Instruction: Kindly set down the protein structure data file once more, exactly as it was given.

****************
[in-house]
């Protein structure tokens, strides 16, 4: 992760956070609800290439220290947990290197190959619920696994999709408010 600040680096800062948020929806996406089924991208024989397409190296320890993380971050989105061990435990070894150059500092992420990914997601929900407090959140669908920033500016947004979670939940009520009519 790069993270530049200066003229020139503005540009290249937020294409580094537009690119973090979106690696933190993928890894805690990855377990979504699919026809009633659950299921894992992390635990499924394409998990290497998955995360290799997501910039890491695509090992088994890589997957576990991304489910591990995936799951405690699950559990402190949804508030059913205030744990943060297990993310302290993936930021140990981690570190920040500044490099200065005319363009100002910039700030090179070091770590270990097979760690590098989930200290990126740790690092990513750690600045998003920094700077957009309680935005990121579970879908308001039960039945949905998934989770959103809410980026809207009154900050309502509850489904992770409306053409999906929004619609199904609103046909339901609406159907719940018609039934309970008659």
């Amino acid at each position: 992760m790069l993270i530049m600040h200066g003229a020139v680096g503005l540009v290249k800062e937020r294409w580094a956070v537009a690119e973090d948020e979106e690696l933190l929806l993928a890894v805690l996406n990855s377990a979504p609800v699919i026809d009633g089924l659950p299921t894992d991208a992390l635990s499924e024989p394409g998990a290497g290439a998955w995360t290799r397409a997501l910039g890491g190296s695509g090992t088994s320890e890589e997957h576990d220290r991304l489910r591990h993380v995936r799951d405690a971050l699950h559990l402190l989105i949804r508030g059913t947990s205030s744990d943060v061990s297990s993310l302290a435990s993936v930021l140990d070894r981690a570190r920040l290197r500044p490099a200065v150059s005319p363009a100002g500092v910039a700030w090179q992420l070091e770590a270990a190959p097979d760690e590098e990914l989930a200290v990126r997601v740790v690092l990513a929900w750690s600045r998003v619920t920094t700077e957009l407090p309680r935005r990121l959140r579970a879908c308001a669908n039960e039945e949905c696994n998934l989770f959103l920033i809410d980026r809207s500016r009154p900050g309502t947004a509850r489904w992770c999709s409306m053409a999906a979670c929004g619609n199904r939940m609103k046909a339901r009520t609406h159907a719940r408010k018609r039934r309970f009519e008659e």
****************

[in-house]
């Protein structure tokens, strides 16, 4: 992760956070609800290439220290947990290197190959619920696994999709408010 600040680096800062948020929806996406089924991208024989397409190296320890993380971050989105061990435990070894150059500092992420990914997601929900407090959140669908920033500016947004979670939940009520009519 790069993270530049200066003229020139503005540009290249937020294409580094537009690119973090979106690696933190993928890894805690990855377990979504699919026809009633659950299921894992992390635990499924394409998990290497998955995360290799997501910039890491695509090992088994890589997957576990991304489910591990995936799951405690699950559990402190949804508030059913205030744990943060297990993310302290993936930021140990981690570190920040500044490099200065005319363009100002910039700030090179070091770590270990097979760690590098989930200290990126740790690092990513750690600045998003920094700077957009309680935005990121579970879908308001039960039945949905998934989770959103809410980026809207009154900050309502509850489904992770409306053409999906929004619609199904609103046909339901609406159907719940018609039934309970008659």
């Amino acid at each position: 992760m790069l993270i530049m600040h200066g003229a020139v680096g503005l540009v290249k800062e937020r294409w580094a956070v537009a690119e973090d948020e979106e690696l933190l929806l993928a890894v805690l996406n990855s377990a979504p609800v699919i026809d009633g089924l659950p299921t894992d991208a992390l635990s499924e024989p394409g998990a290497g290439a998955w995360t290799r397409a997501l910039g890491g190296s695509g090992t088994s320890e890589e997957h576990d220290r991304l489910r591990h993380v995936r799951d405690a971050l699950h559990l402190l989105i949804r508030g059913t947990s205030s744990d943060v061990s297990s993310l302290a435990s993936v930021l140990d070894r981690a570190r920040l290197r500044p490099a200065v150059s005319p363009a100002g500092v910039a700030w090179q992420l070091e770590a270990a190959p097979d760690e590098e990914l989930a200290v990126r997601v740790v690092l990513a929900w750690s600045r998003v619920t920094t700077e957009l407090p309680r935005r990121l959140r579970a879908c308001a669908n039960e039945e949905c696994n998934l989770f959103l920033i809410d980026r809207s500016r009154p900050g309502t947004a509850r489904w992770c999709s409306m053409a999906a979670c929004g619609n199904r939940m609103k046909a339901r009520t609406h159907a719940r408010k018609r039934r309970f009519e008659e």